Part of FringeNYC: Molly “Equality” Dykeman is back at FringeNYC and this time she's trapped in a Mexican restaurant with a waitress who won't shut up. Molly just wants nachos but what she gets has more layers than a bean dip. More…
Categories: Comedy, Local. From In association with Emerging Artists Theatre. Written by Andrea Alton & Allen Warnock. Directed by Mark Finley.
"A hilarious new comedy…What makes this play special is the writing. It starts off crazy but there is immense heart built right in. And it flows out naturally. Molly and Angie are endearing characters with a whole lot of depth. But it's Alton and Warnock’s remarkable ability to infuse important talking points seamlessly into a comedy that resonates...These characters may appear big but their desires are pure. Being able to balance the two in the writing is a mark of comedic genius." Full Review
"Andrea Alton and Allen Warnock have created an engaging story for Molly and her new friend Angie. Their characters are richly layered and carefully developed. Each has interesting conflicts that drive interesting plots that engage their audience to reflect upon the comedic elements in the vicissitudes of the human experience...Their timing is perfect, their humor endearing and freshly contemporary." Full Review
"Despite the heaping portions of lesbian jokes and drag ferocity, it does cross into deeper territory...Although both characters identify as women, neither plays the all-too-common submissive and smiling straight-white-cisgender ingenue. But if neither fits the old-fashioned theatrical female mold, both have many reasons to be smiling women just the same. As a writing/acting comedy duo, Alton and Warnock are polished and ready to crack you up, and potentially inspire you as well." Full Review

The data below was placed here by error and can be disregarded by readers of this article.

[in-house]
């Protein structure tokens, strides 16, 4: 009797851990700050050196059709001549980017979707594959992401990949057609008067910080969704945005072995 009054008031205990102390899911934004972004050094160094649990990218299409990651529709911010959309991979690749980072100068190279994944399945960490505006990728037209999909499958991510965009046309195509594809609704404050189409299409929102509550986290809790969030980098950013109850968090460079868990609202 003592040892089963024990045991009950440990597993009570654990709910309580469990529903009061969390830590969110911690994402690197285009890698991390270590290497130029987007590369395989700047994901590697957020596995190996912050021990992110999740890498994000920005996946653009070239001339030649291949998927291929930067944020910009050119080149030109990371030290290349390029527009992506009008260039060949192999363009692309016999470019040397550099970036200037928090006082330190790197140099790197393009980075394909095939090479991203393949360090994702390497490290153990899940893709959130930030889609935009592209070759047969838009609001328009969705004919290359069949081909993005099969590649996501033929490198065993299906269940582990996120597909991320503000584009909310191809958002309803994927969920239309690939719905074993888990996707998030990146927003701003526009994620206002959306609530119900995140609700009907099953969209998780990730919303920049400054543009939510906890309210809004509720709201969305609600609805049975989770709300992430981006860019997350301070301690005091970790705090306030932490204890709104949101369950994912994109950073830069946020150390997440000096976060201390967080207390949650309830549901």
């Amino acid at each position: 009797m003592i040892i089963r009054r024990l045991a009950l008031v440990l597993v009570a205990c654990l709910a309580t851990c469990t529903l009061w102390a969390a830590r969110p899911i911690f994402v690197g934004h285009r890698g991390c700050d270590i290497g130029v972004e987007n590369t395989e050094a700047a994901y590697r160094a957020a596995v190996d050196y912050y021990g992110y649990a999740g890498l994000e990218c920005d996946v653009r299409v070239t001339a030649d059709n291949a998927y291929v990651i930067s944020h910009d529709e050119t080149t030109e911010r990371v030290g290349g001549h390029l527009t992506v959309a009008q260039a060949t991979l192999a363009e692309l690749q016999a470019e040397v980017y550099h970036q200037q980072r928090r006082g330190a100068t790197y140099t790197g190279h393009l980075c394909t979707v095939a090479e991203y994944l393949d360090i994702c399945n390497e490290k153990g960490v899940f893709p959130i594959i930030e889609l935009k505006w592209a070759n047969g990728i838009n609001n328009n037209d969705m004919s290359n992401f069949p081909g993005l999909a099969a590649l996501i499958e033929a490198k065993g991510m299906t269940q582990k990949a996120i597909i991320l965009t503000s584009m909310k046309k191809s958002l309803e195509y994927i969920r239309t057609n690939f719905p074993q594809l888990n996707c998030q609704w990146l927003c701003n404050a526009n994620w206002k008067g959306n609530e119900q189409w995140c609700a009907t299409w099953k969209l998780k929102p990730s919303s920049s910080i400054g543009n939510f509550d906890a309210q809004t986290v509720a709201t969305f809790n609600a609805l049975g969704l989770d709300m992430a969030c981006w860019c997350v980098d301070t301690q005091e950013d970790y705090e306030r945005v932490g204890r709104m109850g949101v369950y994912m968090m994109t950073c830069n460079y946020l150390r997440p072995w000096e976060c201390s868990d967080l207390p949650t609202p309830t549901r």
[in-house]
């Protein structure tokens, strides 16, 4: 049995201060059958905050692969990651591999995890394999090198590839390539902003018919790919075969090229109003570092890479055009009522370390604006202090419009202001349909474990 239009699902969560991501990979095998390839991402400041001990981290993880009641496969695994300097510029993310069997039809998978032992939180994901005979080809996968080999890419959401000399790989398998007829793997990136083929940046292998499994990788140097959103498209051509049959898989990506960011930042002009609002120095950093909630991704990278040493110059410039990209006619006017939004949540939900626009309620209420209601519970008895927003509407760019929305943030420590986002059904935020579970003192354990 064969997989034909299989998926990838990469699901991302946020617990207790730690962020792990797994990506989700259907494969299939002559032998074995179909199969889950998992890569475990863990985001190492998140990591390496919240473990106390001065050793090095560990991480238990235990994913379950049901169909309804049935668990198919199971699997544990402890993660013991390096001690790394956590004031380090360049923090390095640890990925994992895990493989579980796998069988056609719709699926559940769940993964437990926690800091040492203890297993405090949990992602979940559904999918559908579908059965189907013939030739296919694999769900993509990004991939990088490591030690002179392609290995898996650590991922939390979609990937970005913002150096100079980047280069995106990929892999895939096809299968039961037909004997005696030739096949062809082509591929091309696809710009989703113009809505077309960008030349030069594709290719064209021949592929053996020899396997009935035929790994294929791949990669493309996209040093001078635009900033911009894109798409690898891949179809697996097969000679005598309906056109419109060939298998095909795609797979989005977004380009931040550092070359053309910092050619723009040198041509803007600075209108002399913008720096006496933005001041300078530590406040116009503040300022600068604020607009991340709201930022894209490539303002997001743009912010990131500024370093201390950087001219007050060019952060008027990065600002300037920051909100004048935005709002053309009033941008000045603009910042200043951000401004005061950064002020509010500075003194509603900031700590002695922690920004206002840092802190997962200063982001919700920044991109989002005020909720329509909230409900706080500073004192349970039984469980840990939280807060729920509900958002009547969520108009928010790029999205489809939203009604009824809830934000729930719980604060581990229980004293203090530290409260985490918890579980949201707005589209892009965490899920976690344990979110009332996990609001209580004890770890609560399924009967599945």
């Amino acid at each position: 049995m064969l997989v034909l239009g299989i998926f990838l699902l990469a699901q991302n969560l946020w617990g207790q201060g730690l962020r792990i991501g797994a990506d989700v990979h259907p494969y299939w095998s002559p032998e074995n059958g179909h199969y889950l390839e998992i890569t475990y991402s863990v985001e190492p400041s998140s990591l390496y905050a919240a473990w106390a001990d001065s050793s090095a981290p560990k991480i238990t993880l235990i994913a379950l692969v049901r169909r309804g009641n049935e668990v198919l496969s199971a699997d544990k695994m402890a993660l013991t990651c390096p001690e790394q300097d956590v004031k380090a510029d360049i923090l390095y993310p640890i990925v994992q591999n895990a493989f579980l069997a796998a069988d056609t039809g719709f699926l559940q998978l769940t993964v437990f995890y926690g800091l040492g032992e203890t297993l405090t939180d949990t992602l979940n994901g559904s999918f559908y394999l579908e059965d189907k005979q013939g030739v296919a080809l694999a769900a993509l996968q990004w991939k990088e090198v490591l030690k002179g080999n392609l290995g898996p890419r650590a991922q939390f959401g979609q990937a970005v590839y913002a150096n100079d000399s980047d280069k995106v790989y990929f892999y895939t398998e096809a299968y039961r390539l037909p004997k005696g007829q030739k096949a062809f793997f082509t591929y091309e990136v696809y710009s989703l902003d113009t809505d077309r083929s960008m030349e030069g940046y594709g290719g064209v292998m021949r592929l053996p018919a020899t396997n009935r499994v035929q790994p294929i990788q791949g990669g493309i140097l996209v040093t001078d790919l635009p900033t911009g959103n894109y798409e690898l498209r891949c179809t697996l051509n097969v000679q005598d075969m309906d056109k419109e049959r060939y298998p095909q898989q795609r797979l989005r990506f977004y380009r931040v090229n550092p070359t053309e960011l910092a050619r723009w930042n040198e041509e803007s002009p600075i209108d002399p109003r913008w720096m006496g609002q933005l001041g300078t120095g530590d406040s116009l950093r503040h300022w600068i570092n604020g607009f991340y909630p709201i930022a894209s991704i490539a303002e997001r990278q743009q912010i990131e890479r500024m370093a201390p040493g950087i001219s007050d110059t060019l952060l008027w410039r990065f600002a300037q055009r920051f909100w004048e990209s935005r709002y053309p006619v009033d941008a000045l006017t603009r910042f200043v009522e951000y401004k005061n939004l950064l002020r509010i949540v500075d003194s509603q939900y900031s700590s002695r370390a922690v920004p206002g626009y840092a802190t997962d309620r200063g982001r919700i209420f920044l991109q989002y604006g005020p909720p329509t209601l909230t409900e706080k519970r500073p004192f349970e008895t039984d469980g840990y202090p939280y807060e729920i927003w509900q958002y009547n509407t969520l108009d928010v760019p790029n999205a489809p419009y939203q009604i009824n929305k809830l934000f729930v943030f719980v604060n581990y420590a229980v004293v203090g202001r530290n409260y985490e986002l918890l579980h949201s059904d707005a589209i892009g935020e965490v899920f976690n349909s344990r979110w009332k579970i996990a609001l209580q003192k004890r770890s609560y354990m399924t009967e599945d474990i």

"Blasts through its subject matter without any preciousness...The two are both magnetic, comically gifted performers...'Burrito' isn't neat and tidy, and it's undoubtedly an acquired taste. It hits the same beats relentlessly, and by the end of the hour starts to feel a bit depleted. But here that feels slightly less like an oversight and more like an aesthetic, and in one of the more fiercely spirited shows you might encountered at this year's Fringe, it proves unexpectedly endearing." Full Review
"It is easy to imagine these characters being very funny with better material...Lame jokes somewhat obscure the fact that Alton and Warnock are actually very talented comedians. Their commitment to character and comic timing is unquestionable. But that is not enough to sustain an hour-long show: By the end, 'Microwaved Burrito' feels like a drawn-out sketch from one of 'Saturday Night Live's' off years. No amount of reheating will assuage the bland taste it leaves in your mouth." Full Review
for a previous production "The snappy direction by Molly Marinik guides us through a quirky journey where the rhythm of the whole performance is as strange as the poems shared...Alton completely commits to every moment allowing the audience to watch a woman completely expose herself...There is true sense of melancholy, regret, and anger. The lines between comedy and tragedy, lucid and high, bizarre and normal are blurred, just as all other lines Molly approaches." Full Review
See it if You LOVE quirky comedy. These two performers have clearly worked together for years. They are pitch perfect. Why are these 2 not famous?
Don't see it if you don't like to laugh hysterically.
See it if You're irreverent, a New Yorker or a New Yorker-wannabe, and looking what the Fringe does best - great fun on a shoestring budget
Don't see it if You have no idea why you'd be interested in the Q of LGBTQ, or you get offended by swear words
See it if you enjoy fast-paced, semi-surreal, extremely funny plays that leave you wanting more. Funny, touching, and bawdy, sometimes all 3 at once.
Don't see it if you are offended by course language, or if you don't find stoned lesbians funny.